Common Fatal Injuries of Industrial Workers
You were all geared up for your interview at the industrial recruitment office...that is until you began to overhear other potential workers discussing their hesitations about safety. They spoke about stories they heard of people losing their arms in industrial accidents, and how industrial fatalities are on the rise.
Although they were still obviously interested in the employment and pay of an industrial job, their conversation began to bring doubt into your own mind.
Are industrial jobs really that dangerous?
Risking it All for the Job
The 2014 National Consensus of Fatal Injuries, conducted by the Bureau of Labor Statistics and the U.S. Department of Labor, a preliminary estimate of 4,405 fatal work injuries were recorded in the United States. Private industrial accidents made up 3,929 of these fatalities, making industrial workplace accidents an extreme priority for the Occupation Safety and Health Administration’s (OSHA) standards.
Although, with the help of OSHA, worker deaths have drastically decreased over the past 50 years from an average of 38 a day in 1970, to 12 a day at present, the following fatal injuries are still alarmingly common in today’s industrial world. The following are the most common injuries:
- Asphyxiation – Suffocation, lung collapse or chest compression as a result of faulty industrial equipment, materials, inadequate ventilation, or respiratory exposure can cause lung collapse or make it impossible for you to breathe.
- Explosions and fires – Inadequate safety measures, unmarked flammable or combustible materials, and improper fire precautions can result in fatal burns, smoke inhalation, and catastrophic force injuries.
- Crushing and falling injuries – As with construction, industrial workplaces have high risk of malfunctioning equipment and dangerous environments. A fall from a high level could cause traumatic brain injuries, internal bleeding, or punctured organs, while faulty machinery could crush your limbs, head, or entire body.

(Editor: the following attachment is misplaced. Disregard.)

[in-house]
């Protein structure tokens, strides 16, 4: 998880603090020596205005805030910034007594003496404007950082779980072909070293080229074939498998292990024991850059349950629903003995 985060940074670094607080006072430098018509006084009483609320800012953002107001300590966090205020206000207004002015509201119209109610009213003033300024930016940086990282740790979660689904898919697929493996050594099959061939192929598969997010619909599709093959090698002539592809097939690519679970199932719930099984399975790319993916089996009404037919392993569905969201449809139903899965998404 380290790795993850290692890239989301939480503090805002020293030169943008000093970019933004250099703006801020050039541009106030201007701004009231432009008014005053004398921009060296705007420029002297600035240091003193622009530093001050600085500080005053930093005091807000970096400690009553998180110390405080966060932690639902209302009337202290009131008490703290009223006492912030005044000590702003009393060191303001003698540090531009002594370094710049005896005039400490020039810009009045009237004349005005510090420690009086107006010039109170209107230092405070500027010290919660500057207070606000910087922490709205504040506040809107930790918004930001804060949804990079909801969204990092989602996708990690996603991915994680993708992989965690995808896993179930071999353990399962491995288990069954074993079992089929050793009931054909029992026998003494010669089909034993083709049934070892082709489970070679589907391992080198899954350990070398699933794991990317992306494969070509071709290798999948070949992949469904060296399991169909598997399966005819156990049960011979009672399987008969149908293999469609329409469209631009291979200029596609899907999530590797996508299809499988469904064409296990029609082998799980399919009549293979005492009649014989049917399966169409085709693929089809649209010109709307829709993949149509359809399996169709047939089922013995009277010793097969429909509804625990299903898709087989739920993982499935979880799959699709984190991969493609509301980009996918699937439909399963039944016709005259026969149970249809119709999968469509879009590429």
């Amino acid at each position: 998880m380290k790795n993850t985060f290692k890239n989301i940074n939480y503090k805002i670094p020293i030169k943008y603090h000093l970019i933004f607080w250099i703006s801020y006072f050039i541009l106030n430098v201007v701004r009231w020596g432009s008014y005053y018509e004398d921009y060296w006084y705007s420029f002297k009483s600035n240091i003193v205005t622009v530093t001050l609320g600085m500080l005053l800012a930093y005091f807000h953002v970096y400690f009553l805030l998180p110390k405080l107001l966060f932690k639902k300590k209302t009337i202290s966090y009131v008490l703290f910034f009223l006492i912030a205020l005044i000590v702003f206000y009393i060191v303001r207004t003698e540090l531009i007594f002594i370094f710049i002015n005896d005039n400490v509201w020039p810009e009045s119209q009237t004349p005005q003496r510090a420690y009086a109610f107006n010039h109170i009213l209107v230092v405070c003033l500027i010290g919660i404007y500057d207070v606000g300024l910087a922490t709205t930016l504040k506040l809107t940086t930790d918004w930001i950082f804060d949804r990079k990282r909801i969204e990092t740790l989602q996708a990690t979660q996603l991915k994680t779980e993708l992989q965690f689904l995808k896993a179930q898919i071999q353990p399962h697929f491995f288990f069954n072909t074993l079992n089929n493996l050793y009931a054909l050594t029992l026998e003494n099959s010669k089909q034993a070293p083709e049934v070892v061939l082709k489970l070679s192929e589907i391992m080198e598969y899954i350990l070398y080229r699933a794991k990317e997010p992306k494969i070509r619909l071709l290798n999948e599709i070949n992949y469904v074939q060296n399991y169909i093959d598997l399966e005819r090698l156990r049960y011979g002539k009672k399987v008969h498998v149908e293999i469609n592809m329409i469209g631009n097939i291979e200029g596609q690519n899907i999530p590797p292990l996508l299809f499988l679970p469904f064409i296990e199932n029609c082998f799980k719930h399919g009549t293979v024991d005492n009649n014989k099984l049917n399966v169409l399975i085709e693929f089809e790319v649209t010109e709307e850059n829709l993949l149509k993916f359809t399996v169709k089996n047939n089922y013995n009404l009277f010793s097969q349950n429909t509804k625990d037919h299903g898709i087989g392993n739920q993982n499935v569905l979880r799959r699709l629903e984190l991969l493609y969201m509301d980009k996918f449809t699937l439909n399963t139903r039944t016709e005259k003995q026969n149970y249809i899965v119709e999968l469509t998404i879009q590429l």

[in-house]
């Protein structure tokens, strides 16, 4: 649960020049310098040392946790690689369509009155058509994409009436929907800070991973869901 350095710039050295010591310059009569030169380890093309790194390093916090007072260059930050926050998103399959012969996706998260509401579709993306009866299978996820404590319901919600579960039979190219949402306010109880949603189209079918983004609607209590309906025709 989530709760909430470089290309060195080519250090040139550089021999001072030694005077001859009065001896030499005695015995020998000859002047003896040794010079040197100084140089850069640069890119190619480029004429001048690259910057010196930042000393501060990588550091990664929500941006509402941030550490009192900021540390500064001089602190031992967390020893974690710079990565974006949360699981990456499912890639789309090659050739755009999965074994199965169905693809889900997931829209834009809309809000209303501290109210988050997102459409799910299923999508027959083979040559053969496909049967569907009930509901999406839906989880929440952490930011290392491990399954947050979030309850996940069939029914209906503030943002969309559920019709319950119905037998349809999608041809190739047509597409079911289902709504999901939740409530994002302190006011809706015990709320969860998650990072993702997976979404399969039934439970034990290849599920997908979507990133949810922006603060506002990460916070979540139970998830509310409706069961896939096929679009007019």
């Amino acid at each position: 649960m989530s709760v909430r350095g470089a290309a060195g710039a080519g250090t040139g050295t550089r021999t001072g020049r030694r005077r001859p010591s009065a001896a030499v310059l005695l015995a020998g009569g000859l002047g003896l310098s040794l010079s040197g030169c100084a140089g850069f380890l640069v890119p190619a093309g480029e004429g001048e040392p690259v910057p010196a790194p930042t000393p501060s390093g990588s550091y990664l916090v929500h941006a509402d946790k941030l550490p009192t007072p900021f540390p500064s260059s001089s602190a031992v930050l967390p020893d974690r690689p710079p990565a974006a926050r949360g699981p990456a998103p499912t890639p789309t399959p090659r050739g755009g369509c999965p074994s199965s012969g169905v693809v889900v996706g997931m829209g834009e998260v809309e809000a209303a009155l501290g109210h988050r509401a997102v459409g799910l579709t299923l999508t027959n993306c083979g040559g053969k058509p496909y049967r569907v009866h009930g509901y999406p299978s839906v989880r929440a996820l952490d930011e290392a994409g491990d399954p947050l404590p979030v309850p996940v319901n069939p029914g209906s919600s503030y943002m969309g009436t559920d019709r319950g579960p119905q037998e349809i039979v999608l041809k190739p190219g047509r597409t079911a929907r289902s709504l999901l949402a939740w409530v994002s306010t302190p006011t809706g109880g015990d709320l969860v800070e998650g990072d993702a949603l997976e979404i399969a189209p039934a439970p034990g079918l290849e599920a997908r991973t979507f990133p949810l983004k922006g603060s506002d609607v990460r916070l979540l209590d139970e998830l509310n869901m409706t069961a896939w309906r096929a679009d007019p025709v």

- Long-term occupational injuries – Exposure to industrial chemicals, toxic materials (asbestos), and unclean or polluted environments can cause long-term disabilities such as cancer, respiratory and pulmonary diseases, and acute asthma.
Putting the Pieces Back Together After a Tragic Loss
Remember, an accident can happen at any time—to anyone. Make sure your family and friends are not only aware of industrial injury risks, but also know to take proper precautions to avoid a tragic accident. Share this page on Facebook, Twitter, and Google Plus to ensure your loved ones have the information they need to protect themselves. You never know who you may save.
Unfortunately, even with knowledge and precautions—fatal accidents can still affect your family. When an employer’s negligence or fault costs you the life of a beloved family member, you deserve credence, compensation, and closure for his error. Your bereavement shouldn’t have to include arguments, tactless bartering, and confusing conversations with your loved one’s employer or his insurance company. Therefore, if you’ll have us, we’ll be here to help you put the pieces back together as seamlessly and quickly as possible, so you and your family can mourn in peace and get the closure you need.
Contact us today to discuss your case for a wrongful death claim. Let us show you how our vast experience with industrial accidents and death claims will help you get the closure and compensation you, your family, and your departed loved one deserve. Call today.
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